How Can Operators Differentiate with the Private Telecom Cloud?

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4Q 2021 | IN-6342

CSPs must ensure that they have multi-cloud capabilities to better serve the enterprise market.

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Private Telecom Cloud Enters the Enterprise Space


5G has created many new business opportunities for Communication Service Providers (CSPs). One of the main value propositions of 5G is its ability to provide performance connectivity, which makes it suitable to enable enterprise use cases that require mobility as well as low-latency and high bandwidths. As such, there have been many new value creations in the 5G enterprise space where CSPs are innovating and providing new services.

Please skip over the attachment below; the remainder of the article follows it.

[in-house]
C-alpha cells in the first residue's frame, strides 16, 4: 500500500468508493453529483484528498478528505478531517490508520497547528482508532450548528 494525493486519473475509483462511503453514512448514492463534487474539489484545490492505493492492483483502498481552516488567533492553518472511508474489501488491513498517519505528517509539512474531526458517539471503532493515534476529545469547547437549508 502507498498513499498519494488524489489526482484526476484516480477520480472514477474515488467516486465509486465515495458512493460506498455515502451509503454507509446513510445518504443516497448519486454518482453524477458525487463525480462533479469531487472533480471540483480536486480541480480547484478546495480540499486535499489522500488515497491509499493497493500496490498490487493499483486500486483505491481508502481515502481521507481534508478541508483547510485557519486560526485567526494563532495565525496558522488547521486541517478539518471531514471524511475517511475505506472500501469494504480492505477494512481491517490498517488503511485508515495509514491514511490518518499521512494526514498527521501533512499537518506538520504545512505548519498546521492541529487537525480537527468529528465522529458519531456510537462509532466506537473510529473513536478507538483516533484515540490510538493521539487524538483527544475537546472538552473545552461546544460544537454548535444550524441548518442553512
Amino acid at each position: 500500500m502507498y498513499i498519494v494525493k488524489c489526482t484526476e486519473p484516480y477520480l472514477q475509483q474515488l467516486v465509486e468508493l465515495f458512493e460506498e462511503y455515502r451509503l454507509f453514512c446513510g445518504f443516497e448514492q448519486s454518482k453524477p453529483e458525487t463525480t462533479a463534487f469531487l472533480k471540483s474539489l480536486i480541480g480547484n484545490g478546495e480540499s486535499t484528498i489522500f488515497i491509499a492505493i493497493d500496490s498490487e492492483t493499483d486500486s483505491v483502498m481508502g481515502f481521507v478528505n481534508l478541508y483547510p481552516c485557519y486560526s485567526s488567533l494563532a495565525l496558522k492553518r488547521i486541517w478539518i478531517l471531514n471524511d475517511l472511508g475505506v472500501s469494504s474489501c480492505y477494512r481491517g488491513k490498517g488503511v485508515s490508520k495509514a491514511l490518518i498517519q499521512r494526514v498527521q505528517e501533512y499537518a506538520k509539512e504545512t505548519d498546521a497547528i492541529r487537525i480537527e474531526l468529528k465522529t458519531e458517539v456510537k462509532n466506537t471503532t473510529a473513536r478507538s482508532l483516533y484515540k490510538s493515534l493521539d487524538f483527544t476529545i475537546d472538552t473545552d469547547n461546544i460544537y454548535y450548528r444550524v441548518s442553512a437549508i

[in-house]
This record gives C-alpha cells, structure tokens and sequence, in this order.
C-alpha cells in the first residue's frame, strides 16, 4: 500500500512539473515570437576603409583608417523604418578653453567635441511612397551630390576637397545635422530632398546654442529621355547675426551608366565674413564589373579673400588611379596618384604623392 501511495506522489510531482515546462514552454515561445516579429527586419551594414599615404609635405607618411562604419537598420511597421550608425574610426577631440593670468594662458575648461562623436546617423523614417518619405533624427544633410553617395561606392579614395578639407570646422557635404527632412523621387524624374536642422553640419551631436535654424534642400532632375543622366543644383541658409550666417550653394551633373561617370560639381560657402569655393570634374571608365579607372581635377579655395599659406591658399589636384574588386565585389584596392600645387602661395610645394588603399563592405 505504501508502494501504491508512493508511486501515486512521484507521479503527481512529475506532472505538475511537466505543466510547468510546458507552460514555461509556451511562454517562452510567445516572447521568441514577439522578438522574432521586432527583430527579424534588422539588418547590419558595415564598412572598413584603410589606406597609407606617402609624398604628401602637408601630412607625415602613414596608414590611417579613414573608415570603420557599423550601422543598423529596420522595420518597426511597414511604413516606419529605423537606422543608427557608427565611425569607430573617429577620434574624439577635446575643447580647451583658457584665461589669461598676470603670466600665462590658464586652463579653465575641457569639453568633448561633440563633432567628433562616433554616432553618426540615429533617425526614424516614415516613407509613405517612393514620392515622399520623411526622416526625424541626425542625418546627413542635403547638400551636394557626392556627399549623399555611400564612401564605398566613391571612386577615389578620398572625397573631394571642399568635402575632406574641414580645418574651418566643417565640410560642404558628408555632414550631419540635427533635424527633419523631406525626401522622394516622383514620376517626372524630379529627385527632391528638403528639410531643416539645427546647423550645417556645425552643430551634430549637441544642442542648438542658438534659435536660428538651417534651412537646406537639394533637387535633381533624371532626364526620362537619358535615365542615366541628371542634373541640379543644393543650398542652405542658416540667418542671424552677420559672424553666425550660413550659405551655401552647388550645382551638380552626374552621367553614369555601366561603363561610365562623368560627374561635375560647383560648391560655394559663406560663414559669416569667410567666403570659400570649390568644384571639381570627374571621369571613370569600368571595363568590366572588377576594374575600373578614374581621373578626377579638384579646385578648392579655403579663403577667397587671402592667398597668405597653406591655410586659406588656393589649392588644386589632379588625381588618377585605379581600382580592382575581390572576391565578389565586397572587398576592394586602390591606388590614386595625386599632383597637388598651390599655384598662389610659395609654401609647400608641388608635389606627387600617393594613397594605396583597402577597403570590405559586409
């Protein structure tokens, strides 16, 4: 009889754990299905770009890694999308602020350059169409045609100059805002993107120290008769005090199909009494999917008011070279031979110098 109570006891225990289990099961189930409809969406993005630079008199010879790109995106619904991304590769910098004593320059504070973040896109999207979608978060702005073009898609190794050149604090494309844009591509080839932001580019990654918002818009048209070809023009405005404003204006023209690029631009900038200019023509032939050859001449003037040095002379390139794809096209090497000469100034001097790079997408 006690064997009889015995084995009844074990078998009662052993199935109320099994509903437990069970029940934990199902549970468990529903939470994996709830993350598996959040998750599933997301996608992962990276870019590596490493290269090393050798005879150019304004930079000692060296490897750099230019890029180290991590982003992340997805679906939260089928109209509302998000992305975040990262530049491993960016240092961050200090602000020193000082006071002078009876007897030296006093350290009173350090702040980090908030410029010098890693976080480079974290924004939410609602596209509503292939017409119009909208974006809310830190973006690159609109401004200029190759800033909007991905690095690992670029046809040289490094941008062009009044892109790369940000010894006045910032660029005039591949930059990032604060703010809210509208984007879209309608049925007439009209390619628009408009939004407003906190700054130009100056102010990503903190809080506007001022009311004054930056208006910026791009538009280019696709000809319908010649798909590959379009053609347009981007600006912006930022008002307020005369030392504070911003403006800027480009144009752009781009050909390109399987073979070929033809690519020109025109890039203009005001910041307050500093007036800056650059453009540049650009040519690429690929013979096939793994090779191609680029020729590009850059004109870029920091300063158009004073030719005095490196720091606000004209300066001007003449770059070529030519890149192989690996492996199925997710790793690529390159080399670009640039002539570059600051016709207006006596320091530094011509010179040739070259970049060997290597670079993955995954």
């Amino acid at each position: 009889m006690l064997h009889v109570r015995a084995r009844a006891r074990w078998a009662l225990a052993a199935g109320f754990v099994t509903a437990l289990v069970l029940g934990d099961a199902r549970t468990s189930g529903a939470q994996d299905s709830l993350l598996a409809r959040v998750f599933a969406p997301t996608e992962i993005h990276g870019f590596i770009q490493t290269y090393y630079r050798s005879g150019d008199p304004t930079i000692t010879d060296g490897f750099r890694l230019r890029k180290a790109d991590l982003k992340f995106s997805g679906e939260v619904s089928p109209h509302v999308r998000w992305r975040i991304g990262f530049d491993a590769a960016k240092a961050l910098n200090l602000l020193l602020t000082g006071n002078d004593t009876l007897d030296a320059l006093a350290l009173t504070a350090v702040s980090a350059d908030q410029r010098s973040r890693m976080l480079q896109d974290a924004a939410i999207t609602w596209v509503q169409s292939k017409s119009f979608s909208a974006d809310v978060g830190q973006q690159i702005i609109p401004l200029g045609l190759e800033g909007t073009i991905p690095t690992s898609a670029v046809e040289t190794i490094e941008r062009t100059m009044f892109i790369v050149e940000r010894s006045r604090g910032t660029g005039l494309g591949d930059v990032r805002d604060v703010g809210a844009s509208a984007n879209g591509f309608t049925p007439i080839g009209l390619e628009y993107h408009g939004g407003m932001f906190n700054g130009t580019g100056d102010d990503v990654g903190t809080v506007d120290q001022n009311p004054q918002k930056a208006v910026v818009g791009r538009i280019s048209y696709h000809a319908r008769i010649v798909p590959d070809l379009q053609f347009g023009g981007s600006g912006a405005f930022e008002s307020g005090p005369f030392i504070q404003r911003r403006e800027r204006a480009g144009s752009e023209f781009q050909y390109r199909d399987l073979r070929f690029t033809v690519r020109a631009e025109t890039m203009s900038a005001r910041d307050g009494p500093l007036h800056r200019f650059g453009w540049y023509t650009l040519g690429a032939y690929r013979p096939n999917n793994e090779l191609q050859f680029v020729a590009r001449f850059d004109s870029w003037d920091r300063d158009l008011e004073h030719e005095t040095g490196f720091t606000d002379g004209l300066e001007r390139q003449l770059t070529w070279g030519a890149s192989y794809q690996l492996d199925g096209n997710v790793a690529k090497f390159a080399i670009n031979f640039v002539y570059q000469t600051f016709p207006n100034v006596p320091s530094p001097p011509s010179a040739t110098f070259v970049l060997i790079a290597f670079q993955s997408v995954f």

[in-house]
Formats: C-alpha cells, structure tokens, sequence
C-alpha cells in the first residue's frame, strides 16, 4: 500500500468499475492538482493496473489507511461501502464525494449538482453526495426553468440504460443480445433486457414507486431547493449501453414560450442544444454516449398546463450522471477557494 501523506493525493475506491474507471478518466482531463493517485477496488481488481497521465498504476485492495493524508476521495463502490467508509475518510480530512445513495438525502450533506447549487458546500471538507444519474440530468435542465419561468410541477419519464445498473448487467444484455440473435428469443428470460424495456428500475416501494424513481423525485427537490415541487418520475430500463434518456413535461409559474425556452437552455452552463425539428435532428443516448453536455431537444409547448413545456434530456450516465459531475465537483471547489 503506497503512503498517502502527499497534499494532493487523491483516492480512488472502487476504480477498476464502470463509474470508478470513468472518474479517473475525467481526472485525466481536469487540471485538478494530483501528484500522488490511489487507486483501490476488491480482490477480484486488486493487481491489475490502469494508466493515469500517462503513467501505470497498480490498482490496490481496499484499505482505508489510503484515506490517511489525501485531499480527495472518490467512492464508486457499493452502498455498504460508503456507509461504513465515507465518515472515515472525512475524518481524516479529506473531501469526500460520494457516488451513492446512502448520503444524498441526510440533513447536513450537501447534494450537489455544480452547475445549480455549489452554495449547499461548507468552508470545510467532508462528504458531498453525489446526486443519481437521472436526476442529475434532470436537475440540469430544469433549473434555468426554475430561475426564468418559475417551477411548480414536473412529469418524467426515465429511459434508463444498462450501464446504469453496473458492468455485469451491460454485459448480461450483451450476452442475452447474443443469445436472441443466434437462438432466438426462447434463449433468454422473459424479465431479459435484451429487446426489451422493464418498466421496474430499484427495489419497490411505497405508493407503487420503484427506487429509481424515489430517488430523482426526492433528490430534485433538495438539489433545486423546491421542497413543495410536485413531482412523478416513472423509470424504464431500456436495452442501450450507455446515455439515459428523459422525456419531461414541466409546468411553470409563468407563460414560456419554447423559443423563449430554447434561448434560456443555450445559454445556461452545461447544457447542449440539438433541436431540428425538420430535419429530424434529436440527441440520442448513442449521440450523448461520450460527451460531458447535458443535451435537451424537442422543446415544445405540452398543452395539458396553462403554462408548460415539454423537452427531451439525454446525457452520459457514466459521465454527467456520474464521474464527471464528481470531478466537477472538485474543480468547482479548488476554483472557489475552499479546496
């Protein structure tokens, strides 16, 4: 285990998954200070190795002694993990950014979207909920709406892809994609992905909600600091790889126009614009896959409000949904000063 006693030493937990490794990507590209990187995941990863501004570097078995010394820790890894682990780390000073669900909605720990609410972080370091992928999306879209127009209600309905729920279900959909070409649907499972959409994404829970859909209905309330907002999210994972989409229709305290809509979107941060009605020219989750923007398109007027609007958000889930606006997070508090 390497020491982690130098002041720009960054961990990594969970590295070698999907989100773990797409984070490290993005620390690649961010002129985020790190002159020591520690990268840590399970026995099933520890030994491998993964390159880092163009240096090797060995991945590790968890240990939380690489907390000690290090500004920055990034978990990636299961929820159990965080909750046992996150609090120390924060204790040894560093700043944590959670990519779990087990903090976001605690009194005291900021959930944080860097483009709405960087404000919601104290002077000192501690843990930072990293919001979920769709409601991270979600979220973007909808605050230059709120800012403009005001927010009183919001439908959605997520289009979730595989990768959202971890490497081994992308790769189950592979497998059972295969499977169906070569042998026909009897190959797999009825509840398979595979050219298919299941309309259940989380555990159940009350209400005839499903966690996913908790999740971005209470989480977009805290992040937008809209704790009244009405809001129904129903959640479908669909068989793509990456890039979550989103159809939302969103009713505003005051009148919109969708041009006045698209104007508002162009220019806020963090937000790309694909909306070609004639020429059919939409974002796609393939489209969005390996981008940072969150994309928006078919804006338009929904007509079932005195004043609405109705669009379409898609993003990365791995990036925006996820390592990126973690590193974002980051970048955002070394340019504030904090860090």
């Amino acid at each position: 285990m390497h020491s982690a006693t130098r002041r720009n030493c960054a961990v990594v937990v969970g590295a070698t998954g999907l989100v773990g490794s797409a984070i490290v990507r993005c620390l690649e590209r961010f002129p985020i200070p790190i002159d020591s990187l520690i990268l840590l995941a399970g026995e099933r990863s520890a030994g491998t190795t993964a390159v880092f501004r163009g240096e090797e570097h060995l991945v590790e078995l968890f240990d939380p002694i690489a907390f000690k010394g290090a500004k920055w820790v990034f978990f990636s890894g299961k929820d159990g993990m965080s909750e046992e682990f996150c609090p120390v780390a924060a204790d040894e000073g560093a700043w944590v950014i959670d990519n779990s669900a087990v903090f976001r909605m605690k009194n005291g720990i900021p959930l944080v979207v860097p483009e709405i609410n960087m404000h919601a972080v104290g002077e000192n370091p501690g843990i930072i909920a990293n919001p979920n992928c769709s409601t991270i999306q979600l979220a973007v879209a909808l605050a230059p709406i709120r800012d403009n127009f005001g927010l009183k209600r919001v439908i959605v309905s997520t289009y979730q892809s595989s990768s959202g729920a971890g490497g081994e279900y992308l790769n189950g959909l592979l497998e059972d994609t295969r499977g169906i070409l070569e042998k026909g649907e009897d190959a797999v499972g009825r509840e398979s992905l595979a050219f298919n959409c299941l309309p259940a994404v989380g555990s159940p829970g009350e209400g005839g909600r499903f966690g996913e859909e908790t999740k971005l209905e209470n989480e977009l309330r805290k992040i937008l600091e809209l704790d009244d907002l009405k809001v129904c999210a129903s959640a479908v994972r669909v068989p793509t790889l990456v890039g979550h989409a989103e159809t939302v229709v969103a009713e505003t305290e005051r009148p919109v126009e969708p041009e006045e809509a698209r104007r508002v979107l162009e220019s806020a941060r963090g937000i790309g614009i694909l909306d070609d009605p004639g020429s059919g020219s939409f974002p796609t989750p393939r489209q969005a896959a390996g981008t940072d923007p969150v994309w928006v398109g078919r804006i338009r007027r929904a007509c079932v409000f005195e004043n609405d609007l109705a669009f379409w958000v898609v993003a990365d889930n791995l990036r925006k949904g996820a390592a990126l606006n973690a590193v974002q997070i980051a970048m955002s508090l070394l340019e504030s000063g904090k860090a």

In the center of these enterprise 5G deployments lies a unique interplay between the telecom private cloud and public cloud. This is because as CSPs enter the enterprise space, the private telecom cloud which is engineered to support critical telecom network functions such as the core network and Radio Access Network (RAN) to deliver the Quality of Service (QoS) and Service-Level Agreements (SLAs), will meet the public cloud, which usually hosts enterprise applications such as Manufacturing Execution Systems (MES) and Warehouse Management Systems (WMS). Furthermore, there is an increasing convergence between the public and private cloud for CSPs, as more and more telecom network functions, such as BSS and even the core network in some early deployments, are being moved to the public cloud.

Key Value Propositions of the Private Telecom Cloud